Prostate cancer patients routinely undergo surveillance for recurrence using prostate-specific antigen (PSA). While PSA’s benefit in screening is controversial, its use for detecting recurrence in patients with history of prostate cancer is pivotal. Rising PSAs with the newly advanced prostate-specific membrane antigen positron emission tomography (PSMA PET) can help localize the location of recurrences for better excision and management. Here, we present a 55-year-old with prostate cancer, with initially undetectable postprostatectomy PSA levels, who later presented with a PSA of 3.47 ng/mL. PSMA PET showed isolated uptake in an abdominal wall mass. Pelvic lymphadenectomy and abdominal wall mass excision were performed, confirming a single metastasis in an abdominal wall lymph node. Metastasectomy led to a dramatic drop in PSA to 0.10 ng/mL both postoperatively and on long-term follow-up. Our case illustrates the potential benefit of metastasis-directed therapy in delayed oligometastasis following definitive management of prostate cancer.

1. Introduction

Prostate cancer is the second leading cause of death in American men. Currently, prostate-specific antigen (PSA) is the most common prostate cancer screening method used for patients between 55 and 69. While PSA’s benefit in screening is controversial, its use for detecting recurrence in patients with history of prostate cancer is pivotal. Rising PSA in patients after prostatectomy is concerning for persistent or recurrent disease [1]. Recurrence universally occurs with an elevation in PSA [1]. A relatively new technique for detecting cancer metastasis is with prostate-specific membrane antigen positron emission tomography (PSMA PET) imaging which utilizes a radiotracer preferentially taken up by prostate tissue [2]. PSMA PET imaging helps detect sources of biochemical recurrence that were previously difficult to discern on computed tomography (CT), magnetic resonance imaging (MRI), or ultrasound. PSA elevation after definitive therapy is associated with increased risk of metastasis and death from prostate cancer [3]. Here, we present a patient with history of prostate cancer who was found to have biochemical recurrence 8 years after prostatectomy, and only a single lesion on PSMA PET imaging was detected.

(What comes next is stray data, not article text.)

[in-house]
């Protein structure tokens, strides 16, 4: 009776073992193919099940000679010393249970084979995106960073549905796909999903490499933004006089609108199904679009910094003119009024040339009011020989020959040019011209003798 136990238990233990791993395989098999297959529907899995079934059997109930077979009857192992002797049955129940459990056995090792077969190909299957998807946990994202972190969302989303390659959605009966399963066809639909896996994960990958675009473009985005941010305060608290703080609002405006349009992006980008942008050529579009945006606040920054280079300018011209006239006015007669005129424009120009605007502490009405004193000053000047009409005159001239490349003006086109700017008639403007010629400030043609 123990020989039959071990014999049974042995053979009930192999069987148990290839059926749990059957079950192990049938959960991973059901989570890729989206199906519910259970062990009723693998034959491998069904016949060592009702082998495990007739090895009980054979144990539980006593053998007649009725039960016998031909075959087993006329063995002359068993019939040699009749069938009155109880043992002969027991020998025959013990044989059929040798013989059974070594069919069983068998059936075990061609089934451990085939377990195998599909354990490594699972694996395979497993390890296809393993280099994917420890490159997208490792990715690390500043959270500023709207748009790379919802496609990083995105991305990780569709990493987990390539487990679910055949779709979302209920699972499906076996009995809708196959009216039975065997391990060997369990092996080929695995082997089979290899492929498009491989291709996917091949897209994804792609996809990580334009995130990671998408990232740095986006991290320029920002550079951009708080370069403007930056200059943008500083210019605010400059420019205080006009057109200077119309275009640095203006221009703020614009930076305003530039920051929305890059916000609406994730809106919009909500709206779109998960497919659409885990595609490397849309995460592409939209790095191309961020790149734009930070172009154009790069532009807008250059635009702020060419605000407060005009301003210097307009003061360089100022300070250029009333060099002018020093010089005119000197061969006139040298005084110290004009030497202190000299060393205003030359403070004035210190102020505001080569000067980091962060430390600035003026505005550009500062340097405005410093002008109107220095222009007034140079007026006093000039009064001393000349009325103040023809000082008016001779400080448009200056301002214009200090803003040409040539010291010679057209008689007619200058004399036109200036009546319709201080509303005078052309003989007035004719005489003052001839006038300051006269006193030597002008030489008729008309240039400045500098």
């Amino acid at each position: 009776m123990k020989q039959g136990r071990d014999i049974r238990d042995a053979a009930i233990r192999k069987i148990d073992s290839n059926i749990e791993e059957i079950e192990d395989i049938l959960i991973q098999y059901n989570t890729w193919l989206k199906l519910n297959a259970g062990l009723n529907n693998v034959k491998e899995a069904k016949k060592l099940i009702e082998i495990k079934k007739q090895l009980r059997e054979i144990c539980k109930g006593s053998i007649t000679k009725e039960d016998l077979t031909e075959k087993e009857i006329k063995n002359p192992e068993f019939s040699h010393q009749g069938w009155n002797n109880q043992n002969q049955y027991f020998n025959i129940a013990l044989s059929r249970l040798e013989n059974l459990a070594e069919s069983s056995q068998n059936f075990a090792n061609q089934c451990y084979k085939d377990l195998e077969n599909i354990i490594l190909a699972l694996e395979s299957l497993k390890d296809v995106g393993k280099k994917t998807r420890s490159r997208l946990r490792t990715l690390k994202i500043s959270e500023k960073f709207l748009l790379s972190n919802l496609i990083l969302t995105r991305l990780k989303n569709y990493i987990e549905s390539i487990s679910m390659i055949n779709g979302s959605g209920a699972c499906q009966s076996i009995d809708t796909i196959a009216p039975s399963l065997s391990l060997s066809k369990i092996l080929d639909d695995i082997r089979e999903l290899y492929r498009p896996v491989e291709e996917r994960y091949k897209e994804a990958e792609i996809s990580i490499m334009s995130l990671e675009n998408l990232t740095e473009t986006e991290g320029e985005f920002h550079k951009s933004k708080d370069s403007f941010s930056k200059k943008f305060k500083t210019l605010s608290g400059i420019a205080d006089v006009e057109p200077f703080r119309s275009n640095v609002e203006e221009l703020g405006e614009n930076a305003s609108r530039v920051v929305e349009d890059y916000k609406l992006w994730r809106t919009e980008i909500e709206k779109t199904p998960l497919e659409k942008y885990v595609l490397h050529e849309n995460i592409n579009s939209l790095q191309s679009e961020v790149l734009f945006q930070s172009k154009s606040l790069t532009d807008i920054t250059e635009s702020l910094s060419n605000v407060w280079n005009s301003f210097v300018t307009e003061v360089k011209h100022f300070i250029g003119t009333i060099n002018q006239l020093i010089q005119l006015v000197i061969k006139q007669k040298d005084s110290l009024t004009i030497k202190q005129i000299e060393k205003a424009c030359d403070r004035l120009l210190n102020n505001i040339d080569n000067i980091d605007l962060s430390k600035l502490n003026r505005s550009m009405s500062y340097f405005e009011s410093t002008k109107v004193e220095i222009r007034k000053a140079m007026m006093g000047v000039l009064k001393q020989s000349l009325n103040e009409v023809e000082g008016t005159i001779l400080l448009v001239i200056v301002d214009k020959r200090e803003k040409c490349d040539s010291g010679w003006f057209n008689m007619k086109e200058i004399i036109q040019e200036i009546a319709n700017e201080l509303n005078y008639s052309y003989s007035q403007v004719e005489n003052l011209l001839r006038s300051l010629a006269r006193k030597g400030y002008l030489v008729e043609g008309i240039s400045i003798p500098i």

2. Case Presentation

A 55-year-old male initially was referred to urology clinic in 2014 because he had imaging after a trauma incidentally revealing a renal cyst. During his urology visit, he opted to have PSA checked which was found to be 10.3 ng/mL. He underwent prostate biopsy which revealed Gleason prostate cancer with perineural invasion. He underwent robotic-assisted laparoscopic bilateral nerve-sparing radical prostatectomy. Pathology confirmed pT2cNx prostatic adenocarcinoma, with Gleason score , with perineural invasion, but no lymphovascular invasion, nor extracapsular extension. Apical margin was found to be positive. 38 fractions of adjuvant external beam radiation therapy (68.4 Gy at 1.8 Gy/fx) were provided postoperatively due to the positive margin. The patient recovered well from his treatment with little complications other than mild erectile dysfunction 3 years after surgery treated successfully with sildenafil. The patient was compliant with surveillance for 4 years after surgery, and his PSA remained <0.1 ng/mL until he was lost to follow-up for 3 years from 2018 to 2022. When he returned in 2022, his PSA was 2.3 ng/mL, indicating biochemical recurrence. Three months later, PSA increased up to 3.47 ng/mL. PSMA PET scan was obtained and revealed suspicious uptake in the left side of the abdominal wall within a 7 mm soft tissue nodule abutting the left rectus abdominis muscle (Figure 1). Other than the abdominal wall lesion, the patient had no other concerning uptake. The patient underwent robotic-assisted laparoscopic excision of the suspicious abdominal wall mass and pelvic lymph node dissection. Pathological examination revealed that abdominal wall mass was consistent of a group of abdominal wall lymph nodes. One abdominal wall lymph node (LN) was found to be positive for prostatic adenocarcinoma (Figures 1(a) and 1(b)). This was confirmed with positive nuclear stain for NKX3 and cytoplasmic stain for PSA (Figures 2(c) and 2(d)). Four other abdominal LNs were negative. The 19 pelvic LNs that were excised were found to be negative for malignancy, too. Of note, this site of recurrence was remote from prior port site placement. Surprisingly, his PSA became undetectable (≤0.1 ng/dL) after excision of the abdominal wall LN, confirming a single recurrent lesion 8 years after initial prostatectomy. Due to the positive LN, the patient has since been referred to medical oncology for androgen deprivation therapy (ADT) and docetaxel and continues to do well.